TRENTON – Attorney General Gurbir S. Grewal announced that a prominent Ocean County attorney who hosted a radio show and taught seminars on elder law was indicted today on charges that he stole approximately $1.9 million from elderly clients. The victims generally did not have close relatives to guard their interests and in some cases suffered from dementia.
The Division of Criminal Justice Financial & Computer Crimes Bureau obtained a 10-count state grand jury indictment charging Robert Novy, 66, of Brick, N.J., with the following crimes:
The charges are the result of an ongoing investigation by the Division of Criminal Justice Financial & Computer Crimes Bureau, assisted by the New Jersey Division of Taxation Office of Criminal Investigation. The case was referred to the Division of Criminal Justice by Ocean County Surrogate Jeffrey W. Moran. Novy also was investigated by the New Jersey Office of Attorney Ethics, which issued an ethics complaint against him on Jan. 26, 2016, and assisted the Division of Criminal Justice.
As an expert in elder law, Novy hosted a bi-monthly radio program “Inside the Law,” which focused on topics of concern to senior citizens. He was arrested on Oct. 18, 2016. Detectives executed a search warrant at his firm, Novy & Associates, on Ridgeway Avenue in Manchester, seizing billing records and other evidence. The Attorney General’s Office obtained court orders freezing over $3.5 million in assets held by Novy and his firm and appointing a trustee to oversee the firm’s business operations.
“Novy allegedly stole nearly $2 million from vulnerable clients, preying on seniors who were frail and isolated and who trusted him as their attorney to guard their life savings,” said Attorney General Grewal. “It is hard to imagine a more callous personal and professional betrayal.”
“We allege that Novy systematically drained his clients’ assets, laundering funds through various bank accounts and charging unauthorized fees to enrich himself and his firm,” said Director Elie Honig of the Division of Criminal Justice. “We urge anyone with relevant information about Novy and his handling of client funds to contact our office.”
The indictment alleges that from 2009 through 2016, Novy stole approximately $1.9 million from six elderly clients. The investigation is ongoing, and the Division of Criminal Justice is looking at numerous additional suspicious financial transactions involving funds of other clients of Novy.
The investigation revealed that Novy allegedly stole funds from elderly and deceased clients who often did not have a close relative to claim their estate or challenge Novy’s actions. He allegedly used the stolen funds for his own benefit, paying personal and business expenses. Novy gained control through wills, powers of attorney, and trust documents, making himself the sole financial decision-maker for the clients. When clients had sizeable assets in the form of an annuity or life insurance policy, Novy allegedly directed insurance companies to redeem the policies and send the money directly to him. In some cases, when challenged by trustees or relatives about particular funds that had been withdrawn from client accounts, Novy claimed they were “administrative errors” and repaid the funds.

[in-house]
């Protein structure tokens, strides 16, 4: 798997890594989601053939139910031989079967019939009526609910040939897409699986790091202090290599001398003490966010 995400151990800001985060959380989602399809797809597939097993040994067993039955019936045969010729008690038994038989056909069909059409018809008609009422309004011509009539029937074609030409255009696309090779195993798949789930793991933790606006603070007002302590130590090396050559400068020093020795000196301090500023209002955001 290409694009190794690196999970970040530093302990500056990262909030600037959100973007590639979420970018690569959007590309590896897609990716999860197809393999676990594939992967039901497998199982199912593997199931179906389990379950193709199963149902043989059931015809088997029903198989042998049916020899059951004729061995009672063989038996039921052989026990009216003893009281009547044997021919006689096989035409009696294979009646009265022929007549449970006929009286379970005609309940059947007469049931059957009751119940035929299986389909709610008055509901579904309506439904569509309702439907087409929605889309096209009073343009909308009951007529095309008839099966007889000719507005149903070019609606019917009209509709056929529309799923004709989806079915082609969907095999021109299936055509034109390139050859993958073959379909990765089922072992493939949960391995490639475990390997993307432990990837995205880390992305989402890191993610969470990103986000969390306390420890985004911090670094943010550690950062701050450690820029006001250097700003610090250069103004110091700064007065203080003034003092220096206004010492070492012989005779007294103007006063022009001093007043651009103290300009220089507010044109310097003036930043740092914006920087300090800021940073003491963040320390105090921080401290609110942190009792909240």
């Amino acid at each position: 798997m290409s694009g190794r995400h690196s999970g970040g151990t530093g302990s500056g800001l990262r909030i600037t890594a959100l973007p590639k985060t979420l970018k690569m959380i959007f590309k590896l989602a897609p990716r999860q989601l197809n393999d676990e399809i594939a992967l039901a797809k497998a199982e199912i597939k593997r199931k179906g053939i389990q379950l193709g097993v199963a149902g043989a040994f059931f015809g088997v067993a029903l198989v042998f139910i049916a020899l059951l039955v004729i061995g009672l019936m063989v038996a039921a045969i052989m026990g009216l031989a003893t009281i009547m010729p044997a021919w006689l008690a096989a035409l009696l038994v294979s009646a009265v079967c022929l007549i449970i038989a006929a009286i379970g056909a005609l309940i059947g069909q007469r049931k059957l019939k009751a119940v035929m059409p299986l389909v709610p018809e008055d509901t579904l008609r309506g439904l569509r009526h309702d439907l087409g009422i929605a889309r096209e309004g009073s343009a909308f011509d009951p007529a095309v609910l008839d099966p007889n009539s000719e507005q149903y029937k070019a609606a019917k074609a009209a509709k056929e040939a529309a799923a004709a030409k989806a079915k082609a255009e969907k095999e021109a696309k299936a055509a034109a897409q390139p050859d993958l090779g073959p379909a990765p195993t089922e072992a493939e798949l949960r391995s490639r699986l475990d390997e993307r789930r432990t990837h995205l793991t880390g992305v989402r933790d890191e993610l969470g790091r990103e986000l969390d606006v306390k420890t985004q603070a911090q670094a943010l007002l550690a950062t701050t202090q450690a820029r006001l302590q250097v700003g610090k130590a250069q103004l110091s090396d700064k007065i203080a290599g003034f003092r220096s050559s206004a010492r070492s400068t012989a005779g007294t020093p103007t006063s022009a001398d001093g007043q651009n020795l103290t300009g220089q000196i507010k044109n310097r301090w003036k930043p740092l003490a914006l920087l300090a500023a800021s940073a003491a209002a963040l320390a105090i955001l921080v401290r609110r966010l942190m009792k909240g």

The indictment alleges that Novy engaged in three different schemes by which he stole funds from the six clients:
The money laundering counts allege that Novy engaged in transactions involving the stolen funds and the various accounts – primarily his attorney trust accounts and/or attorney business accounts – through which he concealed the source of the stolen funds and used them to promote his criminal activities.
Novy allegedly stole $1.9 million from the following six victims – all residents of Ocean County, N.J. – and/or their estates:
Deputy Attorneys General Peter Gallagher and William Conlow presented the case to the state grand jury for the Division of Criminal Justice Financial & Computer Crimes Bureau, under the supervision of Deputy Bureau Chief Mark Kurzawa and Deputy Division Director Christine Hoffman. The case was investigated by Detective Michael Arduini, Detective Michael Woods, Lt. Anne Hayes, Investigator Jordan Thompson, Investigator Wayne Cummings and Analyst Terri Drumm. Deputy Attorney General Derek Miller and Investigator Debra Maiorano are handling the state’s forfeiture action.
Attorney General Grewal thanked the Ocean County Surrogate, the New Jersey Office of Attorney Ethics and the Division of Taxation Office of Criminal Investigation for their valuable assistance in the investigation. Special Agents Mike Mullane and Will Makar investigated for the Division of Taxation Office of Criminal Investigation.
First-degree money laundering carries a sentence of 10 to 20 years in prison, along with a fine of up to $200,000 and an anti-money laundering profiteering penalty of up to $500,000. Second-degree charges carry a sentence of five to 10 years in prison and a fine of up to $150,000. The second-degree money laundering charge carries an additional anti-money laundering profiteering penalty of up to $250,000.
The indictment is merely an accusation and the defendant is presumed innocent until proven guilty.
The indictment was handed up to Superior Court Judge Mary C. Jacobson in Mercer County, who assigned the case to Ocean County, where Novy will be ordered to appear in court at a later date for arraignment.
Attorney General Grewal and Director Honig urged anyone with information about alleged misappropriation of client funds or other suspicious transactions involving Novy to contact the Division of Criminal Justice’s toll-free tipline 1-866-TIPS-4CJ to report the information confidentially.
Defense Attorney for Novy:
Gerald Krovatin, Esq., of Krovatin Klingeman LLC, Newark
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